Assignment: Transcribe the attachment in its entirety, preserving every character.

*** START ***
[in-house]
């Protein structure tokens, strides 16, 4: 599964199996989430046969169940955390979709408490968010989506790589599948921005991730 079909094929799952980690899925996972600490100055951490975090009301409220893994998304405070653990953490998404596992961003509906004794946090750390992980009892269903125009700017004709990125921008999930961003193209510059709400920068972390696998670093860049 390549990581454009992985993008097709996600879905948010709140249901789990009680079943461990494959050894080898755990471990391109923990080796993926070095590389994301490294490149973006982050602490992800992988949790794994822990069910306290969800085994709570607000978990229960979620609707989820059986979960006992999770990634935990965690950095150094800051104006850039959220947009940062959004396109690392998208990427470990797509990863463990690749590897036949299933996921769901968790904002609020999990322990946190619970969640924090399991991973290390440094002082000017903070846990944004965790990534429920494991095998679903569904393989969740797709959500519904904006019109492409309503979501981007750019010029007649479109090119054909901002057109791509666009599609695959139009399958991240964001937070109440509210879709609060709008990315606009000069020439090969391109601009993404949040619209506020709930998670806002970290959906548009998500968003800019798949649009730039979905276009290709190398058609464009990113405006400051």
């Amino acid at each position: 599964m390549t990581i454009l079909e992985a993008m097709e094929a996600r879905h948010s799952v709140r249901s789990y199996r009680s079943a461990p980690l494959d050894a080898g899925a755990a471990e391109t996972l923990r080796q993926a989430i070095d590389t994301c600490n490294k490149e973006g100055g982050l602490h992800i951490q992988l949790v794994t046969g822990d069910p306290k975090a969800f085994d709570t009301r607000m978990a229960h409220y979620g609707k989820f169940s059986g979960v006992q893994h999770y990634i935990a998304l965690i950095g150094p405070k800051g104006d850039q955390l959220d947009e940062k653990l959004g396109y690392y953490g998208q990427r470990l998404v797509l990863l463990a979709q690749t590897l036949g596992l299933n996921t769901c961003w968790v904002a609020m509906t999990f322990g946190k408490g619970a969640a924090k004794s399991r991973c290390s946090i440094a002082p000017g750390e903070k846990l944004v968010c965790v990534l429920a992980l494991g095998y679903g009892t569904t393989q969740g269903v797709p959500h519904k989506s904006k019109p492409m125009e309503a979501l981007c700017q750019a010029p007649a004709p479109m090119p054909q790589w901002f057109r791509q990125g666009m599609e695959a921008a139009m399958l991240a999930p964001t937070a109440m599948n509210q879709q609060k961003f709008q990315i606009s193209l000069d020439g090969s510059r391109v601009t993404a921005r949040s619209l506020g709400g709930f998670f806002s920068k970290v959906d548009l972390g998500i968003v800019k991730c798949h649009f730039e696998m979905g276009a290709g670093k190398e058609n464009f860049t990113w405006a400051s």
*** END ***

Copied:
[in-house]
């Protein structure tokens, strides 16, 4: 599964199996989430046969169940955390979709408490968010989506790589599948921005991730 079909094929799952980690899925996972600490100055951490975090009301409220893994998304405070653990953490998404596992961003509906004794946090750390992980009892269903125009700017004709990125921008999930961003193209510059709400920068972390696998670093860049 390549990581454009992985993008097709996600879905948010709140249901789990009680079943461990494959050894080898755990471990391109923990080796993926070095590389994301490294490149973006982050602490992800992988949790794994822990069910306290969800085994709570607000978990229960979620609707989820059986979960006992999770990634935990965690950095150094800051104006850039959220947009940062959004396109690392998208990427470990797509990863463990690749590897036949299933996921769901968790904002609020999990322990946190619970969640924090399991991973290390440094002082000017903070846990944004965790990534429920494991095998679903569904393989969740797709959500519904904006019109492409309503979501981007750019010029007649479109090119054909901002057109791509666009599609695959139009399958991240964001937070109440509210879709609060709008990315606009000069020439090969391109601009993404949040619209506020709930998670806002970290959906548009998500968003800019798949649009730039979905276009290709190398058609464009990113405006400051």
């Amino acid at each position: 599964m390549t990581i454009l079909e992985a993008m097709e094929a996600r879905h948010s799952v709140r249901s789990y199996r009680s079943a461990p980690l494959d050894a080898g899925a755990a471990e391109t996972l923990r080796q993926a989430i070095d590389t994301c600490n490294k490149e973006g100055g982050l602490h992800i951490q992988l949790v794994t046969g822990d069910p306290k975090a969800f085994d709570t009301r607000m978990a229960h409220y979620g609707k989820f169940s059986g979960v006992q893994h999770y990634i935990a998304l965690i950095g150094p405070k800051g104006d850039q955390l959220d947009e940062k653990l959004g396109y690392y953490g998208q990427r470990l998404v797509l990863l463990a979709q690749t590897l036949g596992l299933n996921t769901c961003w968790v904002a609020m509906t999990f322990g946190k408490g619970a969640a924090k004794s399991r991973c290390s946090i440094a002082p000017g750390e903070k846990l944004v968010c965790v990534l429920a992980l494991g095998y679903g009892t569904t393989q969740g269903v797709p959500h519904k989506s904006k019109p492409m125009e309503a979501l981007c700017q750019a010029p007649a004709p479109m090119p054909q790589w901002f057109r791509q990125g666009m599609e695959a921008a139009m399958l991240a999930p964001t937070a109440m599948n509210q879709q609060k961003f709008q990315i606009s193209l000069d020439g090969s510059r391109v601009t993404a921005r949040s619209l506020g709400g709930f998670f806002s920068k970290v959906d548009l972390g998500i968003v800019k991730c798949h649009f730039e696998m979905g276009a290709g670093k190398e058609n464009f860049t990113w405006a400051s």